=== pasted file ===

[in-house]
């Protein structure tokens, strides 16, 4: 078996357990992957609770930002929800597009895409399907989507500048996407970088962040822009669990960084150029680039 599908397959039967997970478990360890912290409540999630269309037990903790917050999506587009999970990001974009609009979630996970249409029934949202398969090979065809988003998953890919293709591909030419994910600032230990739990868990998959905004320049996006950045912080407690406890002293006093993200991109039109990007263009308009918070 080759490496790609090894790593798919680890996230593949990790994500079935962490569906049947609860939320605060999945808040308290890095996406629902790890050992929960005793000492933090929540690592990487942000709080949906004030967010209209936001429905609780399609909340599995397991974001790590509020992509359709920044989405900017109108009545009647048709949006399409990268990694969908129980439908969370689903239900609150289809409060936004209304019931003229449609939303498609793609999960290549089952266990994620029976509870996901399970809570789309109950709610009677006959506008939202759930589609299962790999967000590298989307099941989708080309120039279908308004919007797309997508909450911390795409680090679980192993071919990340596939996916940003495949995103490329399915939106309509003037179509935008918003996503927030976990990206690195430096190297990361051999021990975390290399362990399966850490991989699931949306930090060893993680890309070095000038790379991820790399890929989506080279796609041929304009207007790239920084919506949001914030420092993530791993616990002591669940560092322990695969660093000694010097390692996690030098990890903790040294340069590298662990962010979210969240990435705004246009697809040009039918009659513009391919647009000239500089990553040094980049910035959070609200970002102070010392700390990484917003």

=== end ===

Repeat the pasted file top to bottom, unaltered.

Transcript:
[in-house]
């Protein structure tokens, strides 16, 4: 078996357990992957609770930002929800597009895409399907989507500048996407970088962040822009669990960084150029680039 599908397959039967997970478990360890912290409540999630269309037990903790917050999506587009999970990001974009609009979630996970249409029934949202398969090979065809988003998953890919293709591909030419994910600032230990739990868990998959905004320049996006950045912080407690406890002293006093993200991109039109990007263009308009918070 080759490496790609090894790593798919680890996230593949990790994500079935962490569906049947609860939320605060999945808040308290890095996406629902790890050992929960005793000492933090929540690592990487942000709080949906004030967010209209936001429905609780399609909340599995397991974001790590509020992509359709920044989405900017109108009545009647048709949006399409990268990694969908129980439908969370689903239900609150289809409060936004209304019931003229449609939303498609793609999960290549089952266990994620029976509870996901399970809570789309109950709610009677006959506008939202759930589609299962790999967000590298989307099941989708080309120039279908308004919007797309997508909450911390795409680090679980192993071919990340596939996916940003495949995103490329399915939106309509003037179509935008918003996503927030976990990206690195430096190297990361051999021990975390290399362990399966850490991989699931949306930090060893993680890309070095000038790379991820790399890929989506080279796609041929304009207007790239920084919506949001914030420092993530791993616990002591669940560092322990695969660093000694010097390692996690030098990890903790040294340069590298662990962010979210969240990435705004246009697809040009039918009659513009391919647009000239500089990553040094980049910035959070609200970002102070010392700390990484917003």